Maple 2023 Questions and Posts

These are Posts and Questions associated with the product, Maple 2023

Could someone help me understand why Maple's int hangs when using int on an integrand if evala is not first applied to the integrand?

When I mean hangs, I mean really hangs. I have timelimit and maple server.exe runs at high CPU for hrs. When adding evala(), it completes instantly and returns unevaluated integral (which is just fine as I did not expect this to be evaluated) but it does not hang which is the main point.

Is this considered normal behaviour or a bug?  Should then one always add evala() on the integrand before using int?  As I get many hangs on int (even when using timelimit). I am not familiar with evala command as I have never had to use it before, but by chance I tried it and noticed this.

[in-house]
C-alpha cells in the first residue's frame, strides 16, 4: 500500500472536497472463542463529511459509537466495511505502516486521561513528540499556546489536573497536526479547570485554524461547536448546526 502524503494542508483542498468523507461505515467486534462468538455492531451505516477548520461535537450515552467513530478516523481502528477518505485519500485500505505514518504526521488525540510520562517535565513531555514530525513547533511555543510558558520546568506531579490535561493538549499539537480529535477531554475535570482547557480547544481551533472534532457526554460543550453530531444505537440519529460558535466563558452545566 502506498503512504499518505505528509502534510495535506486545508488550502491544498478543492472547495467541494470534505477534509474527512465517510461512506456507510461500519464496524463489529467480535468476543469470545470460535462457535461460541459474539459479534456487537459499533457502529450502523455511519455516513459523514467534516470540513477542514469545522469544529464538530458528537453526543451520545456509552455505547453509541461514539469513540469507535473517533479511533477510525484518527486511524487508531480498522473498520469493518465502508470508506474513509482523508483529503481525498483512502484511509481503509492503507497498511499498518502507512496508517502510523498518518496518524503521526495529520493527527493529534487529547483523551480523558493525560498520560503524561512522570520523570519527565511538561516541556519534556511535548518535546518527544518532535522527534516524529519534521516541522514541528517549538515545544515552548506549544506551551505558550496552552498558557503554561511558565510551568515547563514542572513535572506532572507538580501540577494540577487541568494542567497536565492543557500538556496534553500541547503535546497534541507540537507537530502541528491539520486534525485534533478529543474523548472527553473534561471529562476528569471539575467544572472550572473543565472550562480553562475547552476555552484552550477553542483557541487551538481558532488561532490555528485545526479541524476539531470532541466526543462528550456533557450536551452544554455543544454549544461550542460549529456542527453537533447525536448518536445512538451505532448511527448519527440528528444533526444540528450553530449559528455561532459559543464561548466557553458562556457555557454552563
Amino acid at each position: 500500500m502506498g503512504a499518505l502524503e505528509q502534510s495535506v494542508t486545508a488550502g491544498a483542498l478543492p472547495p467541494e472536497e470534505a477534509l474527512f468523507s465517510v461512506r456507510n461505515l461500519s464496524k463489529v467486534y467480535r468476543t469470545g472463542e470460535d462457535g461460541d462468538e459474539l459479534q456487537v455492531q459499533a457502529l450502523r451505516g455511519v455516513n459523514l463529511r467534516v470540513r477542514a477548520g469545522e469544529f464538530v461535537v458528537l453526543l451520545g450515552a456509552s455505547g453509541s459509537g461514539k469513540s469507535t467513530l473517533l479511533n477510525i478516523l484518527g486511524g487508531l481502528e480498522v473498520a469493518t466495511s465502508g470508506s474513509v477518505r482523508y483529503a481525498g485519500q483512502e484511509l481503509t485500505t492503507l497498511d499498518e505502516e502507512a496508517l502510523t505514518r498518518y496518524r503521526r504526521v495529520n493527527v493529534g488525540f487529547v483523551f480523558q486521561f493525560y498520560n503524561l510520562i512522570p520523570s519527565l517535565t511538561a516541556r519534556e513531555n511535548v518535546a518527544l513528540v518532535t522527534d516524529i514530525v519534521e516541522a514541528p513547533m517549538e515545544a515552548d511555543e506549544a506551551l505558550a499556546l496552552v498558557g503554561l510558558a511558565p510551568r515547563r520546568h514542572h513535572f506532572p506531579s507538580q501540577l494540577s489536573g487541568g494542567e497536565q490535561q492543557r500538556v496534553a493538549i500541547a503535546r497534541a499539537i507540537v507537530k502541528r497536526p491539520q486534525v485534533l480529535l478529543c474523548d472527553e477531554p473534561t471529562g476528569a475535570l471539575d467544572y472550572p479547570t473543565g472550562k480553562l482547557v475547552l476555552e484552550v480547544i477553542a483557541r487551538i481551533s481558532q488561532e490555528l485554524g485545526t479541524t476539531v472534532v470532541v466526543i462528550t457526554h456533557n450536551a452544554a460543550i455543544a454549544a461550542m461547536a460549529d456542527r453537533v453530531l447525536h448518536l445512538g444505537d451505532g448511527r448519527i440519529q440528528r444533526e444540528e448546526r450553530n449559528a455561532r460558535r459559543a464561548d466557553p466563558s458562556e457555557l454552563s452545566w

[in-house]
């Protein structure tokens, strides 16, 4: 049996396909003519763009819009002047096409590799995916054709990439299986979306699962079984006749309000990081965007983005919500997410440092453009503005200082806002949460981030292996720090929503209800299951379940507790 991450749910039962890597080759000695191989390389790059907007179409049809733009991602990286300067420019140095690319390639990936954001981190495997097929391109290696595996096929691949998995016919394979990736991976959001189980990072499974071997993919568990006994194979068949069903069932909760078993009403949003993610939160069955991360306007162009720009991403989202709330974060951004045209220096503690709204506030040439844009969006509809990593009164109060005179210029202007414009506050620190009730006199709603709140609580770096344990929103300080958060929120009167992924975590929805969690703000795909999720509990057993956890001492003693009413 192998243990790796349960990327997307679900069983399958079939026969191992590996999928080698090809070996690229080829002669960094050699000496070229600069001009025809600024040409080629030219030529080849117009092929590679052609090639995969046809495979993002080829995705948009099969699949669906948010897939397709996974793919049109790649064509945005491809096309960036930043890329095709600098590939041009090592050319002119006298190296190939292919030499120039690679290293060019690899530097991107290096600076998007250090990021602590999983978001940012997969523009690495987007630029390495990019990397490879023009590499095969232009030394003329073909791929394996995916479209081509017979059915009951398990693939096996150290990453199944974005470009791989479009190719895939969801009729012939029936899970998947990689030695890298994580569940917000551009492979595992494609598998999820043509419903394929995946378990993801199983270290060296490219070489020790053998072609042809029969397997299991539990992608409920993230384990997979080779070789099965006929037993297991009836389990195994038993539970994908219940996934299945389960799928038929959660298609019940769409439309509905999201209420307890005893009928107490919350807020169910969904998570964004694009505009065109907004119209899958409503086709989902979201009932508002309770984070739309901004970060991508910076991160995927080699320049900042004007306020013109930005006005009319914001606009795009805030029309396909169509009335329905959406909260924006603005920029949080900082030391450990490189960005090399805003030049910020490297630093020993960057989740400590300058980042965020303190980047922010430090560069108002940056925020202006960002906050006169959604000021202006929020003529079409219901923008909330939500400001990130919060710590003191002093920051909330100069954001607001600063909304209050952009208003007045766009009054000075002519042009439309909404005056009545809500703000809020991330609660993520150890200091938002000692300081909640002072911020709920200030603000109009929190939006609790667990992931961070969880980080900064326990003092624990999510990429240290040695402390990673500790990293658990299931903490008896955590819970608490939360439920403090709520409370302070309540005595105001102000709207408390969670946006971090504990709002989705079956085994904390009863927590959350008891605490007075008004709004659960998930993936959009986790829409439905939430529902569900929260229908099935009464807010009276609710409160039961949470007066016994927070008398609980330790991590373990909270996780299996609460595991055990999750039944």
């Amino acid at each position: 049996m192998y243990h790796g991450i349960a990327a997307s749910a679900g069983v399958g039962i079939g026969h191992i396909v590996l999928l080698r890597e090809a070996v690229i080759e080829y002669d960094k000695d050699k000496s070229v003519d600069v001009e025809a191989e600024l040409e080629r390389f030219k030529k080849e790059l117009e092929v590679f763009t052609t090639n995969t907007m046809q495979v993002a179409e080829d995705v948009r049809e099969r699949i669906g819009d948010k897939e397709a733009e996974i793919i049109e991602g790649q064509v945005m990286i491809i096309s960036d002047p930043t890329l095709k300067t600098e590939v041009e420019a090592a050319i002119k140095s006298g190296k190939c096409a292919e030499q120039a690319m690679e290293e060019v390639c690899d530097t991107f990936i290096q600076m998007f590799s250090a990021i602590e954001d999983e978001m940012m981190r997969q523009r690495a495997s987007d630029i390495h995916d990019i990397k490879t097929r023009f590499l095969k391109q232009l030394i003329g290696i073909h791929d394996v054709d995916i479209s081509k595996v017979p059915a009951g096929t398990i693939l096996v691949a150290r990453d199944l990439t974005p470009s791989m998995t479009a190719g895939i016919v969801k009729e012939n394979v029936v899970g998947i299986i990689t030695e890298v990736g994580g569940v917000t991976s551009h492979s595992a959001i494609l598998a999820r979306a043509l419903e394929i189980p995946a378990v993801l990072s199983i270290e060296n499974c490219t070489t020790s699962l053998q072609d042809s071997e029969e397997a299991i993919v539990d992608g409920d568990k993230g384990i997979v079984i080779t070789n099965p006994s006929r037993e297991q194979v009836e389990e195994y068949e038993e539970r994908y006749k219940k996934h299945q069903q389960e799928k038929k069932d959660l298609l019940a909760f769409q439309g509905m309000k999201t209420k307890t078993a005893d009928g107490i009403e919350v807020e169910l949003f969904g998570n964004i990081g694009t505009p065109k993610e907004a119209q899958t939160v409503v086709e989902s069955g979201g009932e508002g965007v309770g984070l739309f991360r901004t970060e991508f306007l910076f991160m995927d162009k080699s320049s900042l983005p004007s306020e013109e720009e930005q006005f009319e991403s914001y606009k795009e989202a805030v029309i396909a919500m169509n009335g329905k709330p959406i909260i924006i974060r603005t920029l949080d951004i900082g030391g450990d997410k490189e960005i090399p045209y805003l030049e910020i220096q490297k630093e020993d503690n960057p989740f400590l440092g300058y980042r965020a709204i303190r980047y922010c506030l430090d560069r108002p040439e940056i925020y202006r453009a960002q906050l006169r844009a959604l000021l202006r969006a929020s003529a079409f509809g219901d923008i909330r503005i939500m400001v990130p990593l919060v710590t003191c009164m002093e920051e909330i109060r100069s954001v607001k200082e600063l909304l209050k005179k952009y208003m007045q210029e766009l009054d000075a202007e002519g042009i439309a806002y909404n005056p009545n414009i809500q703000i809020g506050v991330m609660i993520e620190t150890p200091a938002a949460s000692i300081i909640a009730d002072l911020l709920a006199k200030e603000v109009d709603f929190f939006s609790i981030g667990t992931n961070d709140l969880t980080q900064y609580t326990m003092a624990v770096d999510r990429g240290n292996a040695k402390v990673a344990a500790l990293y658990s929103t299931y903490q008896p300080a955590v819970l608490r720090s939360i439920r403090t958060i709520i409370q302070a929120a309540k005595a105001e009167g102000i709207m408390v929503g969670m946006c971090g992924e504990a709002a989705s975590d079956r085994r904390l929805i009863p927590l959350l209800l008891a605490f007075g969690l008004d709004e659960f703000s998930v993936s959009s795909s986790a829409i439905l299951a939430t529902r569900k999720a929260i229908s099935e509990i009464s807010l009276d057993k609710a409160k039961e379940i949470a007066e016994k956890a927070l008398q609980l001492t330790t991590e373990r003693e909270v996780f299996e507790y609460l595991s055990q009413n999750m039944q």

V 2023 on windows 10. Worksheet attached.


 

186932

restart;

186932

expr:=-1/3*2^(2/3)/((a^2*p+2*a*p^2+p^3+4)/p)^(1/2)*((-1/2*a^2*p-1/2*p^2*a+1/2*p*((a^2*p+2*a*p^2+p^3+4)/p)^(1/2)*a-3)*(-p^2*(-((a^2*p+2*a*p^2+p^3+4)/p)^(1/2)+a+p))^(2/3)+2^(2/3)*p*(-(a+3/2*p)*p*((a^2*p+2*a*p^2+p^3+4)/p)^(1/2)+a^2*p+5/2*p^2*a+3/2*p^3+3))/(-((a^2*p+2*a*p^2+p^3+4)/p)^(1/2)+a+p)/(-1/2*2^(2/3)*(-p^2*(-((a^2*p+2*a*p^2+p^3+4)/p)^(1/2)+a+p))^(2/3)+p*(p*(-p^2*(-((a^2*p+2*a*p^2+p^3+4)/p)^(1/2)+a+p))^(1/3)+2^(1/3)))/p^2:
try
    anti := timelimit(30,int(evala(expr),p));
catch:
    print("timed out OK");
end try:
print("done");

"done"

restart;